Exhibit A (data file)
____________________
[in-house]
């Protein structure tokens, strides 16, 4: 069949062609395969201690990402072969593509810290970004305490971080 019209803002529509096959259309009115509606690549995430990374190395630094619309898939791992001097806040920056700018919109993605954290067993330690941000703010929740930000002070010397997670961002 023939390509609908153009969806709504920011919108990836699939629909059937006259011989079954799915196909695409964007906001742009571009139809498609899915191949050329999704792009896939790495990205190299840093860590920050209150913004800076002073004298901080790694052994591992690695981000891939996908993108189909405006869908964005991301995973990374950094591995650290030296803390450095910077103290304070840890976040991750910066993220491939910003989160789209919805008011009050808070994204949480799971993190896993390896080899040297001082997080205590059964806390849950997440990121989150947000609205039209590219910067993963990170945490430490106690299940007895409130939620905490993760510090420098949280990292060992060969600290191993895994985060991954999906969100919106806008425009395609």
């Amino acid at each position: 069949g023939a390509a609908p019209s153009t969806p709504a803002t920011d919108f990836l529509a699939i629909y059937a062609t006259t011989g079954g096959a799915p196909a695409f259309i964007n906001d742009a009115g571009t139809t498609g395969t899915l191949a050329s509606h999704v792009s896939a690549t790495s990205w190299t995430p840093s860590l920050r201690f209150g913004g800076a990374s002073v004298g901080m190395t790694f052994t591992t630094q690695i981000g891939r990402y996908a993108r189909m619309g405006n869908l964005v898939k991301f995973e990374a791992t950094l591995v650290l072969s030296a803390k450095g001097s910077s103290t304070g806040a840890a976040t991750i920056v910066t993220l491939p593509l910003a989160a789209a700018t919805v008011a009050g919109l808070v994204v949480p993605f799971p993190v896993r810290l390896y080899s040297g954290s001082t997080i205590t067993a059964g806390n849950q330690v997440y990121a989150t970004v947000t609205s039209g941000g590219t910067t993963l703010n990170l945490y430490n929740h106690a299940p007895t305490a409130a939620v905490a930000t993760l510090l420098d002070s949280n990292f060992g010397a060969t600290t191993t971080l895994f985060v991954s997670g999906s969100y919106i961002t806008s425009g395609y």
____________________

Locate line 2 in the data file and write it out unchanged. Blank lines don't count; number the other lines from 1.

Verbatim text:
């Protein structure tokens, strides 16, 4: 069949062609395969201690990402072969593509810290970004305490971080 019209803002529509096959259309009115509606690549995430990374190395630094619309898939791992001097806040920056700018919109993605954290067993330690941000703010929740930000002070010397997670961002 023939390509609908153009969806709504920011919108990836699939629909059937006259011989079954799915196909695409964007906001742009571009139809498609899915191949050329999704792009896939790495990205190299840093860590920050209150913004800076002073004298901080790694052994591992690695981000891939996908993108189909405006869908964005991301995973990374950094591995650290030296803390450095910077103290304070840890976040991750910066993220491939910003989160789209919805008011009050808070994204949480799971993190896993390896080899040297001082997080205590059964806390849950997440990121989150947000609205039209590219910067993963990170945490430490106690299940007895409130939620905490993760510090420098949280990292060992060969600290191993895994985060991954999906969100919106806008425009395609």